Featured Research

from universities, journals, and other organizations

Long jumpers do better with a spring in their step

Date:
July 2, 2014
Source:
Society for Experimental Biology
Summary:
Long jumpers and triple jumpers spend hours training to perfect their take-off. But what influences their performance? Scientists have discovered that taking off from a compliant surface -- such as a springboard -- compared with a firm, unyielding surface, reduces the energy cost of jumping over long distances.

Athletes test the effectiveness of different take-off surfaces.
Credit: Dr. Lewis Halsey

Long jumpers and triple jumpers spend hours training to perfect their take-off. But what influences their performance? Scientists have discovered that taking off from a compliant surface (such as a springboard) compared with a firm, unyielding surface, reduces the energy cost of jumping over long distances.

Related Articles


Dr Lewis Halsey and his colleagues conducted the study on trained athletes, capable of undertaking jumps repeatedly. The participants jumped a set distance (1.2 or 1.8 m), taking off from a range of different surfaces. Each wore a portable gas analyser to measure oxygen consumption, a good indication of energy expenditure. As predicted, the highest energy costs were caused by taking off from soft surfaces, such as thick crash mats. For the longer distance, however, jumping from a springboard was less energetically expensive than using a firm surface.

There are two possible explanations for this. Firstly, a compliant surface allows the angle of take-off to be closer to the optimum of 45 degrees, which gives maximum energy efficiency. Alternatively, firm surfaces cause the calf muscle to be used more, which produces energy less efficiently than the thigh muscle because it has to contract more quickly. Surprisingly, for the shorter distance, no difference was observed in the energy expenditure for firm and springy surfaces. Dr Halsey believes this may be due to the jumps being "too easy" for the athletes such that the take-off angle or muscle group used had little effect.

This research was presented at the Society for Experimental Biology Annual Meeting 2014 held at Manchester University, UK, from the 1st - 4th of July.


Story Source:

The above story is based on materials provided by Society for Experimental Biology. Note: Materials may be edited for content and length.


Cite This Page:

Society for Experimental Biology. "Long jumpers do better with a spring in their step." ScienceDaily. ScienceDaily, 2 July 2014. <www.sciencedaily.com/releases/2014/07/140702203812.htm>.
Society for Experimental Biology. (2014, July 2). Long jumpers do better with a spring in their step. ScienceDaily. Retrieved December 18, 2014 from www.sciencedaily.com/releases/2014/07/140702203812.htm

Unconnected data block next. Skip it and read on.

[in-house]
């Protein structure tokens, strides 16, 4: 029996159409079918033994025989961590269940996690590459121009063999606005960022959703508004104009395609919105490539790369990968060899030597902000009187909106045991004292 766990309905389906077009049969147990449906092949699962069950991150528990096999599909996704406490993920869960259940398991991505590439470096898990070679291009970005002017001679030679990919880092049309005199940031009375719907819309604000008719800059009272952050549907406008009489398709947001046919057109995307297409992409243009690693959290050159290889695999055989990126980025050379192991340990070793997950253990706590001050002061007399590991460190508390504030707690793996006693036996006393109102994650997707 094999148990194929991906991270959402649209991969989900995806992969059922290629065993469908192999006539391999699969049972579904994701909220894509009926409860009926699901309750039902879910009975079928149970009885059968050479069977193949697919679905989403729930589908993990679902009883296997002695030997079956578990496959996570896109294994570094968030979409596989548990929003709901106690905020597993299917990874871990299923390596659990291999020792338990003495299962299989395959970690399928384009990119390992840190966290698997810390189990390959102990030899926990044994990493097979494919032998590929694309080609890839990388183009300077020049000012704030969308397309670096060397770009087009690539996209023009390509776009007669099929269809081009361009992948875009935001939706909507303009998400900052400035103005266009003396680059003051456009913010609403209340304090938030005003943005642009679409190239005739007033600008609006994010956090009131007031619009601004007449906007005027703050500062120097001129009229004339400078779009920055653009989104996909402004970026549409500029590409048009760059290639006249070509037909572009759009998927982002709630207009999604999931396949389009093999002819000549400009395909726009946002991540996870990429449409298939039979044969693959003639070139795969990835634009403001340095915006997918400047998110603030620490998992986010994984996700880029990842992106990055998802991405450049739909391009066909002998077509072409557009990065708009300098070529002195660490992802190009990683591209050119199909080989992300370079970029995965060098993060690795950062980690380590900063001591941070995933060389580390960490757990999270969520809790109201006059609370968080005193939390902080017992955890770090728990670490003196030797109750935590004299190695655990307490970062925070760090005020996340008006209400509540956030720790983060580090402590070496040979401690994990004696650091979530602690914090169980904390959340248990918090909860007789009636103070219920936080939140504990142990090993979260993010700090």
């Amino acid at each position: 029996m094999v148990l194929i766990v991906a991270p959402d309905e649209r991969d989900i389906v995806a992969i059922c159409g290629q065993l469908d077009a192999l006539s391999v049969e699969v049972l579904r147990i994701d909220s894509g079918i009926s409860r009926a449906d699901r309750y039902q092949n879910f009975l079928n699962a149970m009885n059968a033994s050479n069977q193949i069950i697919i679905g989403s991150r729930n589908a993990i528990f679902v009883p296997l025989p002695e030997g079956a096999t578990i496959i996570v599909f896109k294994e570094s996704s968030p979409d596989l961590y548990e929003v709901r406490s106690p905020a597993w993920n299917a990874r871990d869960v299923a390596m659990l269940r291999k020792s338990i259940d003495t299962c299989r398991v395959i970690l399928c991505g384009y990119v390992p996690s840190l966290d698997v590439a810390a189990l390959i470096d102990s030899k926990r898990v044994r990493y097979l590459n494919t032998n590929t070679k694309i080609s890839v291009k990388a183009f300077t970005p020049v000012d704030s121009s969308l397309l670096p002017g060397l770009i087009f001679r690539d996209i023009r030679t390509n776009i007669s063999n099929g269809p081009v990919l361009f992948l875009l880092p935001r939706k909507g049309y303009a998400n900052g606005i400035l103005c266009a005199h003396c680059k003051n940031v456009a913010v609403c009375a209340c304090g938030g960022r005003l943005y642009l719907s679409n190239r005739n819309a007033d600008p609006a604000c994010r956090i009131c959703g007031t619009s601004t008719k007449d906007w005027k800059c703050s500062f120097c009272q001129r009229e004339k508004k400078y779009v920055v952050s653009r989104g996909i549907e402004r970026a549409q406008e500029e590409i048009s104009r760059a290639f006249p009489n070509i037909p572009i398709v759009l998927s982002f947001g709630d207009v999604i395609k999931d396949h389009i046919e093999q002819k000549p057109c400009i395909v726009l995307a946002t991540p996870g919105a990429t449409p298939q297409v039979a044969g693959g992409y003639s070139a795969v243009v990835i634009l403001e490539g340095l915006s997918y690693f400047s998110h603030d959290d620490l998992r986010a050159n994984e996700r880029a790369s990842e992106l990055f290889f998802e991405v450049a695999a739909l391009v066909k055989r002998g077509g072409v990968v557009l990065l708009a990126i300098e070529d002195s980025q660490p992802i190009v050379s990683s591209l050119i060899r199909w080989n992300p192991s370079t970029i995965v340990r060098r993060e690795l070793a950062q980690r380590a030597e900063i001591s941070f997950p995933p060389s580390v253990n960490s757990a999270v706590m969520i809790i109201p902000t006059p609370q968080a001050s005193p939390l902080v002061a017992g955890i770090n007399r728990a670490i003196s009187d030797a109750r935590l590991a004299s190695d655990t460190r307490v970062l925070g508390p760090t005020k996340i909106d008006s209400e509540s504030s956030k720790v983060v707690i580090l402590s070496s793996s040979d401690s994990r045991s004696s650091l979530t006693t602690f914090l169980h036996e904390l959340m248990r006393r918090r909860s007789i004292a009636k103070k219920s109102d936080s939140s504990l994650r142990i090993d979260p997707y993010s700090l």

Society for Experimental Biology. "Long jumpers do better with a spring in their step." ScienceDaily. www.sciencedaily.com/releases/2014/07/140702203812.htm (accessed December 18, 2014).

Share This


More From ScienceDaily



More Health & Medicine News

Thursday, December 18, 2014

Featured Research

from universities, journals, and other organizations


Featured Videos

from AP, Reuters, AFP, and other news services

Kids Die While Under Protective Services

Kids Die While Under Protective Services

AP (Dec. 18, 2014) As part of a six-month investigation of child maltreatment deaths, the AP found that hundreds of deaths from horrific abuse and neglect could have been prevented. AP's Haven Daley reports. (Dec. 18) Video provided by AP
Powered by NewsLook.com
UN: Up to One Million Facing Hunger in Ebola-Hit Countries

UN: Up to One Million Facing Hunger in Ebola-Hit Countries

AFP (Dec. 17, 2014) Border closures, quarantines and crop losses in West African nations battling the Ebola virus could lead to as many as one million people going hungry, UN food agencies said on Wednesday. Duration: 00:52 Video provided by AFP
Powered by NewsLook.com
When You Lose Weight, This Is Where The Fat Goes

When You Lose Weight, This Is Where The Fat Goes

Newsy (Dec. 17, 2014) Can fat disappear into thin air? New research finds that during weight loss, over 80 percent of a person's fat molecules escape through the lungs. Video provided by Newsy
Powered by NewsLook.com
Why Your Boss Should Let You Sleep In

Why Your Boss Should Let You Sleep In

Newsy (Dec. 17, 2014) According to research out of the University of Pennsylvania, waking up for work is the biggest factor that causes Americans to lose sleep. Video provided by Newsy
Powered by NewsLook.com

Search ScienceDaily

Number of stories in archives: 140,361

Find with keyword(s):
Enter a keyword or phrase to search ScienceDaily for related topics and research stories.

Save/Print:
Share:

Breaking News:

Strange & Offbeat Stories


Health & Medicine

Mind & Brain

Living & Well

In Other News

... from NewsDaily.com

Science News

Health News

Environment News

Technology News



Save/Print:
Share:

Free Subscriptions


Get the latest science news with ScienceDaily's free email newsletters, updated daily and weekly. Or view hourly updated newsfeeds in your RSS reader:

Get Social & Mobile


Keep up to date with the latest news from ScienceDaily via social networks and mobile apps:

Have Feedback?


Tell us what you think of ScienceDaily -- we welcome both positive and negative comments. Have any problems using the site? Questions?
Mobile: iPhone Android Web
Follow: Facebook Twitter Google+
Subscribe: RSS Feeds Email Newsletters
Latest Headlines Health & Medicine Mind & Brain Space & Time Matter & Energy Computers & Math Plants & Animals Earth & Climate Fossils & Ruins